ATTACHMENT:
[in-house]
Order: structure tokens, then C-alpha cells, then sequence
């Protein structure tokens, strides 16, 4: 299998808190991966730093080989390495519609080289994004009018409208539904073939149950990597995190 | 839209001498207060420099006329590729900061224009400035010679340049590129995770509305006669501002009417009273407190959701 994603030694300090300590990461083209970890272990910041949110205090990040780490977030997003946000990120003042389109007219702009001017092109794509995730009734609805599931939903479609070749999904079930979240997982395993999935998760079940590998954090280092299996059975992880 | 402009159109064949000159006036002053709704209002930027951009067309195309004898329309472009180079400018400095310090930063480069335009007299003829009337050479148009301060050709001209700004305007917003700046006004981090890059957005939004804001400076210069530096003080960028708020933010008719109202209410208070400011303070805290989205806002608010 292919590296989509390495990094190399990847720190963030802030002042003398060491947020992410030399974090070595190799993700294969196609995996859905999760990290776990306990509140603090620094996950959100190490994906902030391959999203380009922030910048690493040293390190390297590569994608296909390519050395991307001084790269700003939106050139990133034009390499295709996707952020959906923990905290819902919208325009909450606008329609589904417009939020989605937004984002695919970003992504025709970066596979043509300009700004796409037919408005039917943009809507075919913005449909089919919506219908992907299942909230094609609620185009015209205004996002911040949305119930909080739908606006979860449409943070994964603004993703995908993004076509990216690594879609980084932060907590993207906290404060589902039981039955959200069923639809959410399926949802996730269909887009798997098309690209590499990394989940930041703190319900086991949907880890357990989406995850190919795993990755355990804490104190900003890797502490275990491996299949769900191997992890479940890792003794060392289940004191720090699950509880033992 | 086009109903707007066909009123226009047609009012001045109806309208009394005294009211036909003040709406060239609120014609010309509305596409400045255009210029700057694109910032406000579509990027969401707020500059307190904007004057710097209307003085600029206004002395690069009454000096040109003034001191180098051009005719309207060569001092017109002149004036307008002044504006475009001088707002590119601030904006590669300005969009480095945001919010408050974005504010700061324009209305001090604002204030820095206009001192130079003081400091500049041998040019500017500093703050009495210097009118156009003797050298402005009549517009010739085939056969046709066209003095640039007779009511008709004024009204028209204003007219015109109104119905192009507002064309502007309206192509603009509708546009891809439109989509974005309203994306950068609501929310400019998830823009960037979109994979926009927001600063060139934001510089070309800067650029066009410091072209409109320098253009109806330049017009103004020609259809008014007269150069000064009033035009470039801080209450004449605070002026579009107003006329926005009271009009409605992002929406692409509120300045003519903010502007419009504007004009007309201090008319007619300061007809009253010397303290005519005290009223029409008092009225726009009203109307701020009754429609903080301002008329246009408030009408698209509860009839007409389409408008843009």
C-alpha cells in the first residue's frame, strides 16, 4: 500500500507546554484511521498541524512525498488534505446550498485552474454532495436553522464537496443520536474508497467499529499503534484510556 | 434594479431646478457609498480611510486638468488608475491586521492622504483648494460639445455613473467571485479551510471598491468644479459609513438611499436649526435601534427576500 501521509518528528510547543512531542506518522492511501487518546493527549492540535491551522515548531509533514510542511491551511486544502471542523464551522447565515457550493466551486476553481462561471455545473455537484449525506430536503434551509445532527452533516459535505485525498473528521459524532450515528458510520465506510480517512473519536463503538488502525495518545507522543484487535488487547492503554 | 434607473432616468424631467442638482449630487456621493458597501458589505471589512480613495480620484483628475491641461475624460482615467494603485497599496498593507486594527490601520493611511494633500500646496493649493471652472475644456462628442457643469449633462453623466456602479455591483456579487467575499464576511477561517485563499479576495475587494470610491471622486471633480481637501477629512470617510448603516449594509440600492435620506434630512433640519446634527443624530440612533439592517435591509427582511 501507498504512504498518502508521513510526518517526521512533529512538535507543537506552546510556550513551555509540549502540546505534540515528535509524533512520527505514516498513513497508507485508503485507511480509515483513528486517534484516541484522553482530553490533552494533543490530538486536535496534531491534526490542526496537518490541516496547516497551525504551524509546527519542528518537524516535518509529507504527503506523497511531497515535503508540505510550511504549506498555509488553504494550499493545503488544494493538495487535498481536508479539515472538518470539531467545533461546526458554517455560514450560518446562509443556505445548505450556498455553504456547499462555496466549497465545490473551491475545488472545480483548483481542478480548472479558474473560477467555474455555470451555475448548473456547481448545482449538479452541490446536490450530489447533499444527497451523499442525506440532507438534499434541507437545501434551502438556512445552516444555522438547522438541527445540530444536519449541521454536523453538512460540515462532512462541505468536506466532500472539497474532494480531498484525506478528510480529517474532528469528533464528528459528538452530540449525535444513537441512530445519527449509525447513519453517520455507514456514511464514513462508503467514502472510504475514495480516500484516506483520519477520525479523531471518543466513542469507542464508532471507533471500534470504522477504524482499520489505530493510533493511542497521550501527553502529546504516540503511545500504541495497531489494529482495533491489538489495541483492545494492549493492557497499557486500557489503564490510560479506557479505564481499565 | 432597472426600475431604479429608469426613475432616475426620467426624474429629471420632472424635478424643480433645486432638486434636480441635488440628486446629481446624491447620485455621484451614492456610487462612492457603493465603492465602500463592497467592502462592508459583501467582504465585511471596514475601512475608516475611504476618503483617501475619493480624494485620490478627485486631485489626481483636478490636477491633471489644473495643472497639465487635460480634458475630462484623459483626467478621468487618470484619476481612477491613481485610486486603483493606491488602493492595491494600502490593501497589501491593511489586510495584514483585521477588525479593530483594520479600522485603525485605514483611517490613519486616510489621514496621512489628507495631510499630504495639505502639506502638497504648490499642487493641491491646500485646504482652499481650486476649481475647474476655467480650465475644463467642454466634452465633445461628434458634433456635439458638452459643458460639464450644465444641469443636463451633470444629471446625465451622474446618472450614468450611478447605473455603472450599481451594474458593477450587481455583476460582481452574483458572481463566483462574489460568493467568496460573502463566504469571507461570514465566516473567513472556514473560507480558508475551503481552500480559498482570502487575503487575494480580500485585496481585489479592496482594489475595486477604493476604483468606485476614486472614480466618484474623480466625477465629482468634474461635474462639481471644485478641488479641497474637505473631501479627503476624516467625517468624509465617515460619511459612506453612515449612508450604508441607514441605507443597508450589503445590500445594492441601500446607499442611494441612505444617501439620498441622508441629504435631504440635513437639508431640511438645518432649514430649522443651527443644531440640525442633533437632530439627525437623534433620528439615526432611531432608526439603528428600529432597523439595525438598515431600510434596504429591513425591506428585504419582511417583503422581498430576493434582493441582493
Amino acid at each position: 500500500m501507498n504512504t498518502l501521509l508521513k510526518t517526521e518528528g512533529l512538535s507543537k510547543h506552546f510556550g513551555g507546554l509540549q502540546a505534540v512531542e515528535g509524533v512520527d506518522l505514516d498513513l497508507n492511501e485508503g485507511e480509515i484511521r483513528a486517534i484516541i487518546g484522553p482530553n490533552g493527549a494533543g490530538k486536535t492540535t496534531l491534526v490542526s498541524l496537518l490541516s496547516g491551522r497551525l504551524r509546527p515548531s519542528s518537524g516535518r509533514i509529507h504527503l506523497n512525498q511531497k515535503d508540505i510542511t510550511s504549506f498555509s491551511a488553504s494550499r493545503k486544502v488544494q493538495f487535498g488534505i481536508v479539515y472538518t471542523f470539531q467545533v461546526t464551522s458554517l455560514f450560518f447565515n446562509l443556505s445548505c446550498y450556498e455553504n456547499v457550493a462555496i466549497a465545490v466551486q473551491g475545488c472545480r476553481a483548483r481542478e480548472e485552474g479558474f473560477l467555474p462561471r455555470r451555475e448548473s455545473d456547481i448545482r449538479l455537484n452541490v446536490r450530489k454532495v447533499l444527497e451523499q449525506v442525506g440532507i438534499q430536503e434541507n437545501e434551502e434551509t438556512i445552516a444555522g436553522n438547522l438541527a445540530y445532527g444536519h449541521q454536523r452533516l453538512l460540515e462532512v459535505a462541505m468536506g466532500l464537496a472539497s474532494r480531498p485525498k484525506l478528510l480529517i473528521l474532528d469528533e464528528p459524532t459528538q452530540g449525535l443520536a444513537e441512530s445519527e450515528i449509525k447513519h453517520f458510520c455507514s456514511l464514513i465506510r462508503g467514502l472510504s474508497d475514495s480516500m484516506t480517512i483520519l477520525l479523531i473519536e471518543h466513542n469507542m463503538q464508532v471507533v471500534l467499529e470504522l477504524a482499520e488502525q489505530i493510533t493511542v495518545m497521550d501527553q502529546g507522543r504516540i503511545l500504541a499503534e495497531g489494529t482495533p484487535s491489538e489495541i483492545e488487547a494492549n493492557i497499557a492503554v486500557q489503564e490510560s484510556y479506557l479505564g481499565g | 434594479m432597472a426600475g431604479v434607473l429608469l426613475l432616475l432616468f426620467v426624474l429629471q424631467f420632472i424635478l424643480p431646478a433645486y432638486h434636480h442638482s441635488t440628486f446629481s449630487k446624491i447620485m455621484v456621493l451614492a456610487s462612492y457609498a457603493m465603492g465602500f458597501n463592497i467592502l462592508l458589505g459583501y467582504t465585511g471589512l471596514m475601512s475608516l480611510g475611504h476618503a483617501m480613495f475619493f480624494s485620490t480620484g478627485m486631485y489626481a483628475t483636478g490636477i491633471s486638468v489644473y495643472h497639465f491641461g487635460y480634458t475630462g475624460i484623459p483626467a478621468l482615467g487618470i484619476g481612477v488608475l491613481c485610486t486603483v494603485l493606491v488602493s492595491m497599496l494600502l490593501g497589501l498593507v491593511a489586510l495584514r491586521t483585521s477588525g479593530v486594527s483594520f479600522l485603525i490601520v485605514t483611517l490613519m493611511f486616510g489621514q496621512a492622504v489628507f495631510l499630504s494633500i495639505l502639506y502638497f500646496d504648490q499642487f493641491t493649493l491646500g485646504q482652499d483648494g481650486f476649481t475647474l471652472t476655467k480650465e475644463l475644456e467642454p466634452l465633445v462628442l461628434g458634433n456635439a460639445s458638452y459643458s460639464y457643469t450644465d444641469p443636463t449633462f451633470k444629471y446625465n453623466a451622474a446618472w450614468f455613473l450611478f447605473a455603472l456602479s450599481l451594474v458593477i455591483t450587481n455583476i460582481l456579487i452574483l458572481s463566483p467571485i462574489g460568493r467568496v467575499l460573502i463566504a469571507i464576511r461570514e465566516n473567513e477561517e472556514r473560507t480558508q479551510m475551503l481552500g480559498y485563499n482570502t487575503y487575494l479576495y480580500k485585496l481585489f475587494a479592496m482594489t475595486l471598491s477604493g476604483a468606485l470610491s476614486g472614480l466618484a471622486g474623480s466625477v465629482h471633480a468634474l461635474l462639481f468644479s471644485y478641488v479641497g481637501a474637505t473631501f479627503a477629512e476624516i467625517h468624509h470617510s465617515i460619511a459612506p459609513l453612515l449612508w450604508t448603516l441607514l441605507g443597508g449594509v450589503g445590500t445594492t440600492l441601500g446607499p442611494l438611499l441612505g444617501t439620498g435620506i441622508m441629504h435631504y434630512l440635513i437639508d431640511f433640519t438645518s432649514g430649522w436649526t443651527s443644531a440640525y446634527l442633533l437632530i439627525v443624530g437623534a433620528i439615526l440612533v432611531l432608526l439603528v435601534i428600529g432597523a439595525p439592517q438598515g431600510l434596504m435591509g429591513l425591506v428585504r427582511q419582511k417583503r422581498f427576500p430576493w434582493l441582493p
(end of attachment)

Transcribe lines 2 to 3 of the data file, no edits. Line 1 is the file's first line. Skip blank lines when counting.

Order: structure tokens, then C-alpha cells, then sequence
């Protein structure tokens, strides 16, 4: 299998808190991966730093080989390495519609080289994004009018409208539904073939149950990597995190 | 839209001498207060420099006329590729900061224009400035010679340049590129995770509305006669501002009417009273407190959701 994603030694300090300590990461083209970890272990910041949110205090990040780490977030997003946000990120003042389109007219702009001017092109794509995730009734609805599931939903479609070749999904079930979240997982395993999935998760079940590998954090280092299996059975992880 | 402009159109064949000159006036002053709704209002930027951009067309195309004898329309472009180079400018400095310090930063480069335009007299003829009337050479148009301060050709001209700004305007917003700046006004981090890059957005939004804001400076210069530096003080960028708020933010008719109202209410208070400011303070805290989205806002608010 292919590296989509390495990094190399990847720190963030802030002042003398060491947020992410030399974090070595190799993700294969196609995996859905999760990290776990306990509140603090620094996950959100190490994906902030391959999203380009922030910048690493040293390190390297590569994608296909390519050395991307001084790269700003939106050139990133034009390499295709996707952020959906923990905290819902919208325009909450606008329609589904417009939020989605937004984002695919970003992504025709970066596979043509300009700004796409037919408005039917943009809507075919913005449909089919919506219908992907299942909230094609609620185009015209205004996002911040949305119930909080739908606006979860449409943070994964603004993703995908993004076509990216690594879609980084932060907590993207906290404060589902039981039955959200069923639809959410399926949802996730269909887009798997098309690209590499990394989940930041703190319900086991949907880890357990989406995850190919795993990755355990804490104190900003890797502490275990491996299949769900191997992890479940890792003794060392289940004191720090699950509880033992 | 086009109903707007066909009123226009047609009012001045109806309208009394005294009211036909003040709406060239609120014609010309509305596409400045255009210029700057694109910032406000579509990027969401707020500059307190904007004057710097209307003085600029206004002395690069009454000096040109003034001191180098051009005719309207060569001092017109002149004036307008002044504006475009001088707002590119601030904006590669300005969009480095945001919010408050974005504010700061324009209305001090604002204030820095206009001192130079003081400091500049041998040019500017500093703050009495210097009118156009003797050298402005009549517009010739085939056969046709066209003095640039007779009511008709004024009204028209204003007219015109109104119905192009507002064309502007309206192509603009509708546009891809439109989509974005309203994306950068609501929310400019998830823009960037979109994979926009927001600063060139934001510089070309800067650029066009410091072209409109320098253009109806330049017009103004020609259809008014007269150069000064009033035009470039801080209450004449605070002026579009107003006329926005009271009009409605992002929406692409509120300045003519903010502007419009504007004009007309201090008319007619300061007809009253010397303290005519005290009223029409008092009225726009009203109307701020009754429609903080301002008329246009408030009408698209509860009839007409389409408008843009």